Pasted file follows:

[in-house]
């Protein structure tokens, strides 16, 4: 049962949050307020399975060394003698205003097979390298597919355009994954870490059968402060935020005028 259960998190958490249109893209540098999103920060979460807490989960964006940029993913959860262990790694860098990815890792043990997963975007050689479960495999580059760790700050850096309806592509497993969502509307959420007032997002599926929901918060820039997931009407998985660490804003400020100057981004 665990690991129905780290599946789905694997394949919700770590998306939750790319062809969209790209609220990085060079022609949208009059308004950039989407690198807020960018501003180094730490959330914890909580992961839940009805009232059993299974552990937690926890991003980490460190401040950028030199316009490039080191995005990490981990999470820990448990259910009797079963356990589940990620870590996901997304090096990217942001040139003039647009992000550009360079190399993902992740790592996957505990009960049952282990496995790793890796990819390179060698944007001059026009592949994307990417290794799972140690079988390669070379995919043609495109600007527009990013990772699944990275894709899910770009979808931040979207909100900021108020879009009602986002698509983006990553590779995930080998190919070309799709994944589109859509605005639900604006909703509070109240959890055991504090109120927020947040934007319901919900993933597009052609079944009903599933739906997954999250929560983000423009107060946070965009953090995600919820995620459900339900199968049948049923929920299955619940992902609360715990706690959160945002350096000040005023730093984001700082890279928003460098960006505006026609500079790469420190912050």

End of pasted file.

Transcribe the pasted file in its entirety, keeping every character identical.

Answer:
[in-house]
């Protein structure tokens, strides 16, 4: 049962949050307020399975060394003698205003097979390298597919355009994954870490059968402060935020005028 259960998190958490249109893209540098999103920060979460807490989960964006940029993913959860262990790694860098990815890792043990997963975007050689479960495999580059760790700050850096309806592509497993969502509307959420007032997002599926929901918060820039997931009407998985660490804003400020100057981004 665990690991129905780290599946789905694997394949919700770590998306939750790319062809969209790209609220990085060079022609949208009059308004950039989407690198807020960018501003180094730490959330914890909580992961839940009805009232059993299974552990937690926890991003980490460190401040950028030199316009490039080191995005990490981990999470820990448990259910009797079963356990589940990620870590996901997304090096990217942001040139003039647009992000550009360079190399993902992740790592996957505990009960049952282990496995790793890796990819390179060698944007001059026009592949994307990417290794799972140690079988390669070379995919043609495109600007527009990013990772699944990275894709899910770009979808931040979207909100900021108020879009009602986002698509983006990553590779995930080998190919070309799709994944589109859509605005639900604006909703509070109240959890055991504090109120927020947040934007319901919900993933597009052609079944009903599933739906997954999250929560983000423009107060946070965009953090995600919820995620459900339900199968049948049923929920299955619940992902609360715990706690959160945002350096000040005023730093984001700082890279928003460098960006505006026609500079790469420190912050």